Film Review: Long Way North

While The Mouse House takes something of a breather before the release of Finding Dory next month, non-Disney animation is filling the breach.  Last week it came from Japan with When Marnie Was There and Universal’s The Secret Life Of Pets arrives on the 24th.  Sandwiched in between them is the French/Danish co-production, Long Way North, which opens this Friday, 17th June, certificate PG.

London Mums’ resident film critic, Freda Cooper, dug out her winter woollies.

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The story

It’s St Petersburg in 1882.  Teenage aristocrat Sacha is still recovering after the disappearance of her beloved grandfather: she waved him off on his latest expedition to the North Pole and he never returned.  When she realises the search parties had been looking in the wrong location, she sets out to find out what happened to him and his ship – and to save the reputation of her family.

 

The trailer 

 

The verdict

Dubbed into English, this is a piece of hand drawn animation, and welcome change from some of the sterile computer generated fodder that’s so regularly served up.  And it’s beautifully crafted with a refreshing simplicity: no hard lines and a way of highlighting light and shadow that’s naïve and effective all at the same time.  It really comes into its own during the second half, which is devoted to Sacha’s expedition to the North Pole: by ship and on foot, she battles against the harshest of conditions, including a vicious blizzard with an almost hypnotic quality.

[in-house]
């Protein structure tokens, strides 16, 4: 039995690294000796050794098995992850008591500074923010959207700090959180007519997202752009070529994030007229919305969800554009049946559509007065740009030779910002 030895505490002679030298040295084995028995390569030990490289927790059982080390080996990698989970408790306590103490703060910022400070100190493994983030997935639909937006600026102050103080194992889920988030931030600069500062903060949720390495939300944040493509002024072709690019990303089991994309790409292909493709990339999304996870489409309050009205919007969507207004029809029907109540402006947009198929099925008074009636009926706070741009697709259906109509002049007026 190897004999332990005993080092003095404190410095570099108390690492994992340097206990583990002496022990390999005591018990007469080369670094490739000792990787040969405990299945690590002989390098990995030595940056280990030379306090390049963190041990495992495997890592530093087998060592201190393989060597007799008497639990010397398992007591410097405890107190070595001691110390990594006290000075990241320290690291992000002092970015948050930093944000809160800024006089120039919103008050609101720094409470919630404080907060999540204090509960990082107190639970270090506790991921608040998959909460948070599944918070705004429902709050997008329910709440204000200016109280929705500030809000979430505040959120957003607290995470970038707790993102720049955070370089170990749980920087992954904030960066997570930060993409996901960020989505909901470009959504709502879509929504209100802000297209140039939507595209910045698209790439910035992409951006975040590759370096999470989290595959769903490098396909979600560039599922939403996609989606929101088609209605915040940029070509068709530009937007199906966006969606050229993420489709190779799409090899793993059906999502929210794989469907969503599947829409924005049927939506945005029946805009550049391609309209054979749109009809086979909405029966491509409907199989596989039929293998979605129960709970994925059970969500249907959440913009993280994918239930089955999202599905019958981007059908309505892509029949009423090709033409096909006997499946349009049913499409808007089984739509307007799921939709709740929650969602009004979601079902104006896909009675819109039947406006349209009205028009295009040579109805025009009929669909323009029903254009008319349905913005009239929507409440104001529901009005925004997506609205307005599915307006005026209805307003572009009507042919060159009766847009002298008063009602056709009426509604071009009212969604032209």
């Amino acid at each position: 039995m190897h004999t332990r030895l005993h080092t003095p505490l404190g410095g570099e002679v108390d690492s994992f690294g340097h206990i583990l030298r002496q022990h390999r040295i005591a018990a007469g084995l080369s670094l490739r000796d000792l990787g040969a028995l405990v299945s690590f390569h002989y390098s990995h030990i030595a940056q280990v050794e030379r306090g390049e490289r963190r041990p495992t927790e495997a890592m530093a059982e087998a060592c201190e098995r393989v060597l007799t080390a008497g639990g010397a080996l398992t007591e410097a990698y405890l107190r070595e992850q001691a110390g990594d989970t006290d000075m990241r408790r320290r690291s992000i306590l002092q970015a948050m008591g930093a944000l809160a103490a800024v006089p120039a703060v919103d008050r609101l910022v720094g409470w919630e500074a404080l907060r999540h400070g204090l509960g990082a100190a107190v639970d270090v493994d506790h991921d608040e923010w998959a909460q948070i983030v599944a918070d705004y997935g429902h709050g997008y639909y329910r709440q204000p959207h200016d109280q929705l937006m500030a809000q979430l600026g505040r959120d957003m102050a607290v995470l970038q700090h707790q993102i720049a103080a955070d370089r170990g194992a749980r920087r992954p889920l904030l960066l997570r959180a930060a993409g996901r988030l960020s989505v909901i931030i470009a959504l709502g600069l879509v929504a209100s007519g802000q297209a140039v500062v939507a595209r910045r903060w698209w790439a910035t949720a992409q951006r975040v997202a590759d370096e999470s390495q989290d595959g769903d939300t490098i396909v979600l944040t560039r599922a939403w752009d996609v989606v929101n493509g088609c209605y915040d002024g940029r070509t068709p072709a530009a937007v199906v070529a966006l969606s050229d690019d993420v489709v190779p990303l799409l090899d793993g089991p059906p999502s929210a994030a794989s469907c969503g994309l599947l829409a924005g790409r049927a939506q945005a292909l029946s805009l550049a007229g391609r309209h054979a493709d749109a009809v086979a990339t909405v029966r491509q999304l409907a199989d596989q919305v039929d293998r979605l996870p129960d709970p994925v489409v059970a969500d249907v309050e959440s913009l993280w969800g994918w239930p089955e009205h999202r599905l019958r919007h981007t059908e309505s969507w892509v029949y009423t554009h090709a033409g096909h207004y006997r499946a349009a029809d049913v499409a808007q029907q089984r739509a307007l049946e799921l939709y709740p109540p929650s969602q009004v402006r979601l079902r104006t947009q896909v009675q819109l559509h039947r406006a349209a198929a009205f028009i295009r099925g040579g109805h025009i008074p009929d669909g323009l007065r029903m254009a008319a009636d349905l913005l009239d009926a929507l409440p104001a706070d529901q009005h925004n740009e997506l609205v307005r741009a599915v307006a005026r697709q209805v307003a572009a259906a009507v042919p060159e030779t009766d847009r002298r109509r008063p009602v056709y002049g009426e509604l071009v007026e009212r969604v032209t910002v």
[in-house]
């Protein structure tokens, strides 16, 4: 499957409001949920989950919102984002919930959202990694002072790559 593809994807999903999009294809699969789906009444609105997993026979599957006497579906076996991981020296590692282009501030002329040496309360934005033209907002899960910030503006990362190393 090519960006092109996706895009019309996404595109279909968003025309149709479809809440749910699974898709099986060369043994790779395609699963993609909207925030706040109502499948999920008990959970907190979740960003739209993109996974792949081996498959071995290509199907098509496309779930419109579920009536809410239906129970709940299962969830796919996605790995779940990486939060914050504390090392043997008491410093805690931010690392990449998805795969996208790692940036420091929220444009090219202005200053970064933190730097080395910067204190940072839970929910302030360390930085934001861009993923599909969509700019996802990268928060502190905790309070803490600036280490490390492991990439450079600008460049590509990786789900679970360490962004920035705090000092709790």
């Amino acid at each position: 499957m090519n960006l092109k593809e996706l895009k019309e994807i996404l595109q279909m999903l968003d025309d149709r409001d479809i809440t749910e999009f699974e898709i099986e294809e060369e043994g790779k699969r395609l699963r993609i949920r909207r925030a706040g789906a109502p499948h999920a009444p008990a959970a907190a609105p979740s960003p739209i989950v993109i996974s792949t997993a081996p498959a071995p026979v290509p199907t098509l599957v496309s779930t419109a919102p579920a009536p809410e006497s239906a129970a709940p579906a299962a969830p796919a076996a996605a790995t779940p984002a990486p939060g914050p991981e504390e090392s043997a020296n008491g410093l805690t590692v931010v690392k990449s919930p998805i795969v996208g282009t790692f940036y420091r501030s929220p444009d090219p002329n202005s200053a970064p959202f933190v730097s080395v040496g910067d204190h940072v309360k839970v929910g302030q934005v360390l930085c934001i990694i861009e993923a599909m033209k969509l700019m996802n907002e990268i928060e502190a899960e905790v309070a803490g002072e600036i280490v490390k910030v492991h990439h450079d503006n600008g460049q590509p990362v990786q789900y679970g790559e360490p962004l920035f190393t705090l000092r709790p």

But if the animation in second half is so good, what about the first?  In truth, this half looks more like a historical costume drama as it sets the scene for Sacha’s epic adventure.  She had adored her grandfather and has inherited his stubbornness and directness, and it’s that side of her character that ruins her father’s political ambitions.  At her first ball, a Government minister is the guest of honour and she confronts him about her grandfather’s disappearance.  It’s done in all innocence.  What she doesn’t know is that the minister was looking for an excuse not to promote her father and she’s played right into his hands.  So, in disgrace, she decides to run away to find out the truth about her grandfather for herself, and restore her family’s honour at the same time.

And that political element is at the root of the film’s main problem.  It has a PG certificate and there’s nothing in it that would offend or especially frighten children, but it could most certainly bore them.  The first half is all about politics and, for younger audiences, it’s wordy and tedious.  Whether they would want to stick around for the second half, which has more in the way of action, is open to question.  Yet it’s being marketed as a children’s film, which points to the makers not having much of an understanding of their intended audience.  If anybody is going to like it, it’s the adults, who will lap up the animation and the simple escapism of the story.

 

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London Mums’ rating: 6/10

Although it tells its story with an appealing directness, Long Way North’s story comes close to being formulaic and doesn’t take us anywhere new.  The animation is excellent but when you put the two together you get a serious mis-match and a film that doesn’t really know its audience.

A Long Way North is released in cinemas on Friday, 17 June and reviewed on Talking Pictures on Thursday, 16 June 2016.

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